Although San Diego County will be re-opening on May 25, going through its Phase 3 which includes salons, spas, indoor shopping, (and this phase includes private massage practices), the numbers of confirmed cases and deaths in San Diego are still rising and there is no sign of plateau.

Since social distancing is still a primary and effective tactic to limit and reduce the spread of Covid-19 until there is a vaccine, massage therapy and social distancing are not compatible—the limited space, prolonged contact, and risk to vulnerable populations whom you might contact.

So, I will not be returning to massage practice for a very long time with a small possibility of returning by early 2022 or later. Meanwhile, my website will still be up with updates regarding research behind pain and exercise, how you can self-manage your chronic pain, and other public resources that you can use for pain management.

Best regards,



Pain and stress relief are two of the most common reasons why many people seek massage therapy, which is what Movement Potential Sports Massage provides. 

We work primarily with clients who have acute or persistent low back pain, shoulder pain, neck pain, arm and hand pain, and sciatic pain. We offer a mobile service at the convenience and comfort of your own home.

However, you don’t necessarily need to be in pain to see us. Oftentimes, having a massage for stress relief or whatever reasons you have can be just as beneficial for your health.

Pain is complex and individual, and there is no cookie-cutter format to treat it. Therefore, we work together to create a plan to help you get back to what you love doing.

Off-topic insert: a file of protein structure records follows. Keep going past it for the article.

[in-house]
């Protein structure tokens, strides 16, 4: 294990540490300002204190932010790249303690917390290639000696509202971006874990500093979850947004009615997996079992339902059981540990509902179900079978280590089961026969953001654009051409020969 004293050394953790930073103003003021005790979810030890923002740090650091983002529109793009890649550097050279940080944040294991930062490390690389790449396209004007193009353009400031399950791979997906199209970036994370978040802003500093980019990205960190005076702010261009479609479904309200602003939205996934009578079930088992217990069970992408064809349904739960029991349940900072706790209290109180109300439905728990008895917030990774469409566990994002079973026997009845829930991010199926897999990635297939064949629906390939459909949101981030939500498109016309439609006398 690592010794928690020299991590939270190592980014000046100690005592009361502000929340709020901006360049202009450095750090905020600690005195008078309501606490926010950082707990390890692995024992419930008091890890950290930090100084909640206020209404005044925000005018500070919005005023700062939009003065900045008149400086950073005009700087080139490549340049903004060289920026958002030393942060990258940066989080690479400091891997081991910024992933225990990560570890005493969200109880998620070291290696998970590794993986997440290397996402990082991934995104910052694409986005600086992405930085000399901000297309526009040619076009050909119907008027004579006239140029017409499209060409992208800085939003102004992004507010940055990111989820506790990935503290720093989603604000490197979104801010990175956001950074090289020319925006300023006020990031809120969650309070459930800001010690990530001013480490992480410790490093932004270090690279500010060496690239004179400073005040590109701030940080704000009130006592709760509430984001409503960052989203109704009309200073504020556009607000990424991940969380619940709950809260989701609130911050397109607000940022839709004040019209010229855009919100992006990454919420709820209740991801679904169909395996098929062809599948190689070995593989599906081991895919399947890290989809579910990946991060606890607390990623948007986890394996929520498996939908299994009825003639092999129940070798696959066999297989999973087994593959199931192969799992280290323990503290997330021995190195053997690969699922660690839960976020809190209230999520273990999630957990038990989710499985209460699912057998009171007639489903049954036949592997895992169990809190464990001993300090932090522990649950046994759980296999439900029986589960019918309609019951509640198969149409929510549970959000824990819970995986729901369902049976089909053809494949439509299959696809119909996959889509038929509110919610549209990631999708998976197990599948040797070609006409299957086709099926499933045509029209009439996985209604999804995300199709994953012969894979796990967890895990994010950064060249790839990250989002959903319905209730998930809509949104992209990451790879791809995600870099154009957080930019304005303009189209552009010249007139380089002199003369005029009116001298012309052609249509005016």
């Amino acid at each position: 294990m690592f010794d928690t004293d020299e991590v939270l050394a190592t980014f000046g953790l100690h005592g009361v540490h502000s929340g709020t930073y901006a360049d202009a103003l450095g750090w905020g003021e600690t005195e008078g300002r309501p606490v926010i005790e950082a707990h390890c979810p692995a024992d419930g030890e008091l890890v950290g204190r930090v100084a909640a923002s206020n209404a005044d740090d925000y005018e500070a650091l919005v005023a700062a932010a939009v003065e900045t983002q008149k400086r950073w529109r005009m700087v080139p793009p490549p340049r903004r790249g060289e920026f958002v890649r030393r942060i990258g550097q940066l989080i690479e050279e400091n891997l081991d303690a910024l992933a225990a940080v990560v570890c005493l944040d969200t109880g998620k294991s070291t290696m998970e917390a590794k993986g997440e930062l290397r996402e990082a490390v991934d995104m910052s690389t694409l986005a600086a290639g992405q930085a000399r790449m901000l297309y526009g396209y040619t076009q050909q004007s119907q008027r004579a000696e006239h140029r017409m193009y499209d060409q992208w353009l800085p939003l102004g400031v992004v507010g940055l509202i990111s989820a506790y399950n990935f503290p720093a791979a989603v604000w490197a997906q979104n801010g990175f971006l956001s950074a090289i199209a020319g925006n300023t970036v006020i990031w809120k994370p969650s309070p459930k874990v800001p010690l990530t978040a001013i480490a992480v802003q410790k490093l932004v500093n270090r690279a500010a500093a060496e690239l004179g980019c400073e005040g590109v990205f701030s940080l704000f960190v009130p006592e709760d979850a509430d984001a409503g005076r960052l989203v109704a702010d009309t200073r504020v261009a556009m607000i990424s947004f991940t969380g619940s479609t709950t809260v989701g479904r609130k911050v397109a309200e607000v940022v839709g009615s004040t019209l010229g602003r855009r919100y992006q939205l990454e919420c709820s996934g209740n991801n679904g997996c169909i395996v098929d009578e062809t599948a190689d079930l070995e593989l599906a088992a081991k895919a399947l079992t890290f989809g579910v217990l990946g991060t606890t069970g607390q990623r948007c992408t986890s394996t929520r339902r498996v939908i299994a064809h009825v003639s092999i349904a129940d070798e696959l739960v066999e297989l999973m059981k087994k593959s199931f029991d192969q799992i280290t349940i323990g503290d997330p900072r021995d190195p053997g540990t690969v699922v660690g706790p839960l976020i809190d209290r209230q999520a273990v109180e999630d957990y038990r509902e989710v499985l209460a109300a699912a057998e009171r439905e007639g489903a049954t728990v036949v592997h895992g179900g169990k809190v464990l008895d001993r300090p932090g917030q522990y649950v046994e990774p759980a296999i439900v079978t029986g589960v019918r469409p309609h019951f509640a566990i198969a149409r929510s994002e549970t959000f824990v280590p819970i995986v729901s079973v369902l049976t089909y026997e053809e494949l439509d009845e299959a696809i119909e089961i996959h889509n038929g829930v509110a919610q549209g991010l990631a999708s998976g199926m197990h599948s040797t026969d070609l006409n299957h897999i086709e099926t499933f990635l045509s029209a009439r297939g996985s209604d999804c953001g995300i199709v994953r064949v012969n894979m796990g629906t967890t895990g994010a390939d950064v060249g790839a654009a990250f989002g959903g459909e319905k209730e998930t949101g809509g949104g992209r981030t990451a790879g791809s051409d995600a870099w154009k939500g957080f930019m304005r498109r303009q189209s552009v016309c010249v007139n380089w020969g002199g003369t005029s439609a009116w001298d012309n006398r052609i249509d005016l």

What Is Pain? By Professor Lorimer Moseley.


COVID-19 UPDATE: We are currently closed for business do to Covid-19.

All services are currently outcalls. If you are a referral from a physical therapist, physician, or another healthcare professional, please let me know who referred you in the email or text.

First-Time Appointment: 70 mins, $110

New clients: please arrive five minutes prior to your appointment to fill out the health assessment form, if you have not already done so online. Consultation is the time where you inform me what your needs are and what we can do together to help you. 60 minutes of massage, 10 minutes of consultation

First-Time Appointment: 100 mins, $160

New clients: please arrive five minutes prior to your appointment to fill out the health assessment form, if you have not already done so online. Consultation is the time where you inform me what your needs are and what we can do together to help you. 90 minutes of massage, 10 minutes of consultation

60 minutes: $90

An ideal time to address specific areas of your body that need extra attention or a general full-body massage.

90 minutes: $135

Need a longer vacation? A 90-minute getaway may be just what you need to get rid of that pain and stress.

30 minutes area-specific massage:  $60  

Ideal for addressing a specific area of your body (e.g. low back, forearms and hands, calves and ankles).

Ask about our student and military specials.

Health and Liability: All clients must fill out a health history and liability waiver form prior to service. If you have any serious medical conditions, please check with your physician or medical professional before starting any session.